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Bad Heart Bull, Amos (01 January 1869?–1913), folk artist, was born on the Pine Ridge Indian Reservation in what is now Wyoming, the son of Bad Heart Bull (the elder). His mother's name is unknown. Amos, also known as Eagle Lance, Amos Bad Heart Buffalo, Amos Bad Heart Buffalo Bull, and Tatanka Cante Sice, was also the nephew of Sioux chief He Dog and cousin of the renowned Sioux warrior ...

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Chamberlain, Samuel V. (28 Oct. 1895–10 Jan. 1975), graphic artist, photographer, and gourmet food writer, was born Samuel Vance Chamberlain in Cresco, Iowa, the son of Dr. George Ellsworth Chamberlain, a surgeon, and Cora Lee Summers. In 1901 the family moved to Aberdeen, Washington, where Chamberlain undertook his early education. In ...

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Chambers, Thomas (fl. 1834–1866), folk artist, was born in London, England. He was forty-seven years old in June 1855, according to the New York state census, and thus would have been born either in 1807 or 1808. Nothing is known of his parents or family background or of his artistic training, if any. He came to the United States in 1832. At an unknown date before his departure from England he married Harriet Shellard of London, who followed him to America in 1834. Presumably Chambers wished to establish himself in this country before bringing his wife. No children are recorded in the 1855 census. Harriet Chambers died in New York City in 1864....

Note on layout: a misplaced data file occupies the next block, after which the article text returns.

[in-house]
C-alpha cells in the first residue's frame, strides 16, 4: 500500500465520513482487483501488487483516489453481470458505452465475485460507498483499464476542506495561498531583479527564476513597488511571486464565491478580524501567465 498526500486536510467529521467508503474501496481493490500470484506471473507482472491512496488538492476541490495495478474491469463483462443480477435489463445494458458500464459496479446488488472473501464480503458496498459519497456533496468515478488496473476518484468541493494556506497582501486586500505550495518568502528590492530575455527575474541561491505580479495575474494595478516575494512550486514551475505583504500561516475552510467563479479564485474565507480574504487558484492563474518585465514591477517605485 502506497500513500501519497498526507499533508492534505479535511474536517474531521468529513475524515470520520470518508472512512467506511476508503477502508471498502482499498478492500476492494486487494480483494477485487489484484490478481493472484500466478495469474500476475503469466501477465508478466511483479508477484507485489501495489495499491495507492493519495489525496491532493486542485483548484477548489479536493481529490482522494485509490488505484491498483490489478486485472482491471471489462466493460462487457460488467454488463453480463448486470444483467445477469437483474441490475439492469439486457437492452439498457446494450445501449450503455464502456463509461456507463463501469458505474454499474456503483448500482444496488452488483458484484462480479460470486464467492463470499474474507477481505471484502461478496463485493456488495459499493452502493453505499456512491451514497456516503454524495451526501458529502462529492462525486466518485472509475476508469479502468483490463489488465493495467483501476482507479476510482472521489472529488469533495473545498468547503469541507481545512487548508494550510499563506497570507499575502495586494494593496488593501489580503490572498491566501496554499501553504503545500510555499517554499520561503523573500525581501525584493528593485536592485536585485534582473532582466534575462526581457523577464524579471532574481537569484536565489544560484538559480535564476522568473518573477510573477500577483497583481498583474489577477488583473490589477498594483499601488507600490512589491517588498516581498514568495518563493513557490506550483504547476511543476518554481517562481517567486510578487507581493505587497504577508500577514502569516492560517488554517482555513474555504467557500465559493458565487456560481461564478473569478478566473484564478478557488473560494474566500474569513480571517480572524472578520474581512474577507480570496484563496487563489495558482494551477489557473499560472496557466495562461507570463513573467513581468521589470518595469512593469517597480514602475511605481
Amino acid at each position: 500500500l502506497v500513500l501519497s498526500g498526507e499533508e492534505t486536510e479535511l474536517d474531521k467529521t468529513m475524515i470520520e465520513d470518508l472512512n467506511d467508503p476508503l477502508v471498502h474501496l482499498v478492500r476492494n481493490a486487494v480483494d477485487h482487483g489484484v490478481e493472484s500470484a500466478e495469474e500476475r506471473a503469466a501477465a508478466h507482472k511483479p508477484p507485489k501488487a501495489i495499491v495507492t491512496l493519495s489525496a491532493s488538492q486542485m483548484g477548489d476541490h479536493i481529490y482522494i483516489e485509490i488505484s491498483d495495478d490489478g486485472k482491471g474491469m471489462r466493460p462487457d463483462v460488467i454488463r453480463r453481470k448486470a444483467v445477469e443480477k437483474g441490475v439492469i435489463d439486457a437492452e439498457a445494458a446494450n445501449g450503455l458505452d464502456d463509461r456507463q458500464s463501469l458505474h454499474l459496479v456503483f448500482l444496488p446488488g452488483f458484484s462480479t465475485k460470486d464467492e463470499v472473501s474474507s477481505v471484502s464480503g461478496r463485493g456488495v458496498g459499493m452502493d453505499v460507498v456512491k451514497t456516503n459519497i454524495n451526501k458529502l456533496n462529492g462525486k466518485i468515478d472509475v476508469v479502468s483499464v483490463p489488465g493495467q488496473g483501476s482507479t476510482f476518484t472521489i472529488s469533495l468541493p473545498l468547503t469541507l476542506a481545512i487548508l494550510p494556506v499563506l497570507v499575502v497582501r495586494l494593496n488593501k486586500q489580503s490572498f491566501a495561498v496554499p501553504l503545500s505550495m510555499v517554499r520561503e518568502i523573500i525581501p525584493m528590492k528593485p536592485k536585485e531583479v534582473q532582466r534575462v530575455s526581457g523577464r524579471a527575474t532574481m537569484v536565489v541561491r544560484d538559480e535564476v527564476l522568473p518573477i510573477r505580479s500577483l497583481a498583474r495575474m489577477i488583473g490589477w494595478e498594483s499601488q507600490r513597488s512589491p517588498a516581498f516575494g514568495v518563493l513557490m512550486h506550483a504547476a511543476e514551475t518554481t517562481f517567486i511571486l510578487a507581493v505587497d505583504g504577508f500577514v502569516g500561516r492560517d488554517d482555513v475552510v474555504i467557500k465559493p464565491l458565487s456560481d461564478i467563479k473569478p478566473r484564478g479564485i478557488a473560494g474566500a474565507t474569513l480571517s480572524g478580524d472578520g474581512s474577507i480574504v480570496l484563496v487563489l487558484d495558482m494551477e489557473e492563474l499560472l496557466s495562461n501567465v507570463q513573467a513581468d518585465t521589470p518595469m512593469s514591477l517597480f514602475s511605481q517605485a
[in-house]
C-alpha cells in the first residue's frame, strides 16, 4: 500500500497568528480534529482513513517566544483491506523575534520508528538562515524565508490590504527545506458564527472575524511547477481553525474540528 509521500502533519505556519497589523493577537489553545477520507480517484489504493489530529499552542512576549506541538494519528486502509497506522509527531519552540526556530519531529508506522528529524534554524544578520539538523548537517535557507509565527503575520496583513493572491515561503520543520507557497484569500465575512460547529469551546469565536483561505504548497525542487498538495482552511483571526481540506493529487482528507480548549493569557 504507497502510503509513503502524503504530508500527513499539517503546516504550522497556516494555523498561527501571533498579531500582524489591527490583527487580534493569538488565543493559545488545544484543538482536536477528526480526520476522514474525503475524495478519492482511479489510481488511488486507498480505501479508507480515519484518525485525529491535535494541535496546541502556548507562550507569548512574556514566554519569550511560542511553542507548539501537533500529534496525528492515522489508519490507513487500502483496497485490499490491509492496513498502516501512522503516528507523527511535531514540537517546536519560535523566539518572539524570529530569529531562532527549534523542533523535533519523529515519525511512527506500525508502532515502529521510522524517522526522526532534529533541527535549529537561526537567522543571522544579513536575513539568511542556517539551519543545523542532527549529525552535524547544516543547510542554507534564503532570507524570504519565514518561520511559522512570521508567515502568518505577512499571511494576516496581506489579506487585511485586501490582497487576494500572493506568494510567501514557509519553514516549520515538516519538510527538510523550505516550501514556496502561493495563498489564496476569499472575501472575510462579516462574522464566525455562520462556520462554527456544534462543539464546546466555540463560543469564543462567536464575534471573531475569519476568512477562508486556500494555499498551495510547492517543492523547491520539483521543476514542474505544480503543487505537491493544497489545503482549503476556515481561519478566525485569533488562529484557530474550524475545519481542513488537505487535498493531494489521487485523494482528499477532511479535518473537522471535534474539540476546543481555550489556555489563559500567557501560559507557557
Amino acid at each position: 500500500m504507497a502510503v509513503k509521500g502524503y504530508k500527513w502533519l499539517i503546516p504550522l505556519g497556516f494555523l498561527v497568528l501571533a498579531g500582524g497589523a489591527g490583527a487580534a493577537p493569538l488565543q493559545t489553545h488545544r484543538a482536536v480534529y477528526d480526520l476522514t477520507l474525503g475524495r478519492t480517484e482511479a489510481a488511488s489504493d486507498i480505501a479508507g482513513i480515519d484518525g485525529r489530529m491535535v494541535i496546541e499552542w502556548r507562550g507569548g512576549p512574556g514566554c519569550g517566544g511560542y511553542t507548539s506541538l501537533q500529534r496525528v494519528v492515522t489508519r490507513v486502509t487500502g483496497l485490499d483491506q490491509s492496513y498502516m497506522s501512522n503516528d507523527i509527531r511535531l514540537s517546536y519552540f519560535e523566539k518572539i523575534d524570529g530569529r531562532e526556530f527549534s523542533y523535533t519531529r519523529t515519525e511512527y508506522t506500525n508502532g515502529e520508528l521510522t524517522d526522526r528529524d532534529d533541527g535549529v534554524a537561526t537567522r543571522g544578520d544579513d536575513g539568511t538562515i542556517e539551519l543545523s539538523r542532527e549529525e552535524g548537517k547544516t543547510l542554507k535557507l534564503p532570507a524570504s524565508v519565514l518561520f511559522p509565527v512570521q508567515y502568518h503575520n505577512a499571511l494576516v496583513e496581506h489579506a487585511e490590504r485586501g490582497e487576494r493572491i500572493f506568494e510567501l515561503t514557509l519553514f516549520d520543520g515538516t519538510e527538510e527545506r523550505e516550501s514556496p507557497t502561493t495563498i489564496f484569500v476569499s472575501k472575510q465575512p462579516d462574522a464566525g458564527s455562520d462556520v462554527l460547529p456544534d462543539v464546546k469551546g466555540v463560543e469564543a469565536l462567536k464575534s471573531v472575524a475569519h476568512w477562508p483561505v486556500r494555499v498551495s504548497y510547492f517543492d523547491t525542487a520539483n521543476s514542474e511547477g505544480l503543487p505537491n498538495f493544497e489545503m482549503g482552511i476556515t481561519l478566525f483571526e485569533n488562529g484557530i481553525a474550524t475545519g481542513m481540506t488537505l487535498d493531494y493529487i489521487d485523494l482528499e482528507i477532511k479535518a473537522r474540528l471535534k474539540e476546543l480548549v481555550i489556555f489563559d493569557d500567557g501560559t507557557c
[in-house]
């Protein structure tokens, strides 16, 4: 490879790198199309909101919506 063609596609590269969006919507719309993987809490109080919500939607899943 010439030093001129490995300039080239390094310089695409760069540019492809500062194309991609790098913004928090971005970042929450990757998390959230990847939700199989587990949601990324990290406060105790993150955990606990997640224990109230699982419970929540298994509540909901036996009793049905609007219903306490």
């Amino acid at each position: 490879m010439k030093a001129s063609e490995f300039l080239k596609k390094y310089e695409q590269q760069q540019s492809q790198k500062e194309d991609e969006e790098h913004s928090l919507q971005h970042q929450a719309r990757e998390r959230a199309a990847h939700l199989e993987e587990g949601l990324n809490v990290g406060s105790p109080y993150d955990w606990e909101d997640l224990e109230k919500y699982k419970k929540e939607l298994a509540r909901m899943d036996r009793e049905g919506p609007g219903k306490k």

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Chandler, Winthrop (06 April 1747–29 July 1790), folk artist, was born at Chandler Hill, the family farm located on the town line between Woodstock and Thompson, Connecticut, the son of William Chandler, a farmer and surveyor, and Jemima Bradbury, a descendant of Governor ...

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Cohoon, Hannah Harrison (01 February 1788–07 January 1864), Shaker artist, was born in Williamstown, Massachusetts, the daughter of Noah B. Harrison, a revolutionary war veteran who died a year after her birth, and Huldah Bacon. She was raised in Williamstown and apparently was married there, to a man named Cohoon, but nothing is known of her husband, though she probably was widowed or abandoned. In 1817, with her five-year-old son, Harrison, and three-year-old daughter, Mariah, she entered the Hancock (Mass.) Shaker Village established twenty-six years earlier by members of the communitarian sect known formally as the United Society of Believers in Christ’s Second Appearing and more commonly as the Shakers. Cohoon remained at Hancock (just west of Pittsfield) until her death. Her son and daughter left around 1838, but the daughter, having married and presumably become widowed, returned later in life....

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Finster, Howard (02 December 1916–22 October 2001), preacher and folk artist, was one of thirteen children born in Valley Head, Alabama, to Samuel William Finster and Lula Henegar Finster, farmers. From the age of five he worked on the forty‐acre family farm. Though he described himself as a self‐taught artist and preacher, he was inspired by watching his mother paint, quilt, and make dioramas, which later influenced his own mixed‐media boxes and dioramas....

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Theresa Leininger-Miller